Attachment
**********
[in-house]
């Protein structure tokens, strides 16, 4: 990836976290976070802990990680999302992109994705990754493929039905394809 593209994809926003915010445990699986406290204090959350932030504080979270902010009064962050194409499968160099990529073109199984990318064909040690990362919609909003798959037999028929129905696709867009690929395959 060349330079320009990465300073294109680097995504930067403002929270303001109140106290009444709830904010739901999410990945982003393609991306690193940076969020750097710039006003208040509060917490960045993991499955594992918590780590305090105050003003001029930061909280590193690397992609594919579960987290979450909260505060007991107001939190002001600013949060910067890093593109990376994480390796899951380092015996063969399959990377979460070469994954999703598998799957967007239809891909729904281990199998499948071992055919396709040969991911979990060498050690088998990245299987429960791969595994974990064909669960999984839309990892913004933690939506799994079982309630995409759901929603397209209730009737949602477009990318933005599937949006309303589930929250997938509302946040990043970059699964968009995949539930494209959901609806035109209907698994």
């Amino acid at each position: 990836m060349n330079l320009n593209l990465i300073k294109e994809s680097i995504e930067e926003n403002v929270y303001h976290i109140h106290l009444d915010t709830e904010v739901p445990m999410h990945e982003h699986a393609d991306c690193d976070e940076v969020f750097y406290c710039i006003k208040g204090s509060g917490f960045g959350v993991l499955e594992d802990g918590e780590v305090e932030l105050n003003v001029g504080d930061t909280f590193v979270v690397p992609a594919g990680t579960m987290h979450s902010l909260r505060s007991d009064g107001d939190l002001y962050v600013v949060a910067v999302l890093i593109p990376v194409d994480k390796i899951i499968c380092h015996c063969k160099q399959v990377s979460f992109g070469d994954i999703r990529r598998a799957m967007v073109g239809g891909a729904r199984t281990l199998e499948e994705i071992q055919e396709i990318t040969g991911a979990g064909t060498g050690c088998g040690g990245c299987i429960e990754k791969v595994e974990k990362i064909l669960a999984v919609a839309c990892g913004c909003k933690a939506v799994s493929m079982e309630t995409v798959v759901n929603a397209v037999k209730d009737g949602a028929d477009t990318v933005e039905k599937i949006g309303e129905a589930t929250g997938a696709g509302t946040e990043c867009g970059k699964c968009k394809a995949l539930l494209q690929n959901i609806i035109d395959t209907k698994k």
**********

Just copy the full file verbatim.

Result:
[in-house]
């Protein structure tokens, strides 16, 4: 990836976290976070802990990680999302992109994705990754493929039905394809 593209994809926003915010445990699986406290204090959350932030504080979270902010009064962050194409499968160099990529073109199984990318064909040690990362919609909003798959037999028929129905696709867009690929395959 060349330079320009990465300073294109680097995504930067403002929270303001109140106290009444709830904010739901999410990945982003393609991306690193940076969020750097710039006003208040509060917490960045993991499955594992918590780590305090105050003003001029930061909280590193690397992609594919579960987290979450909260505060007991107001939190002001600013949060910067890093593109990376994480390796899951380092015996063969399959990377979460070469994954999703598998799957967007239809891909729904281990199998499948071992055919396709040969991911979990060498050690088998990245299987429960791969595994974990064909669960999984839309990892913004933690939506799994079982309630995409759901929603397209209730009737949602477009990318933005599937949006309303589930929250997938509302946040990043970059699964968009995949539930494209959901609806035109209907698994």
């Amino acid at each position: 990836m060349n330079l320009n593209l990465i300073k294109e994809s680097i995504e930067e926003n403002v929270y303001h976290i109140h106290l009444d915010t709830e904010v739901p445990m999410h990945e982003h699986a393609d991306c690193d976070e940076v969020f750097y406290c710039i006003k208040g204090s509060g917490f960045g959350v993991l499955e594992d802990g918590e780590v305090e932030l105050n003003v001029g504080d930061t909280f590193v979270v690397p992609a594919g990680t579960m987290h979450s902010l909260r505060s007991d009064g107001d939190l002001y962050v600013v949060a910067v999302l890093i593109p990376v194409d994480k390796i899951i499968c380092h015996c063969k160099q399959v990377s979460f992109g070469d994954i999703r990529r598998a799957m967007v073109g239809g891909a729904r199984t281990l199998e499948e994705i071992q055919e396709i990318t040969g991911a979990g064909t060498g050690c088998g040690g990245c299987i429960e990754k791969v595994e974990k990362i064909l669960a999984v919609a839309c990892g913004c909003k933690a939506v799994s493929m079982e309630t995409v798959v759901n929603a397209v037999k209730d009737g949602a028929d477009t990318v933005e039905k599937i949006g309303e129905a589930t929250g997938a696709g509302t946040e990043c867009g970059k699964c968009k394809a995949l539930l494209q690929n959901i609806i035109d395959t209907k698994k």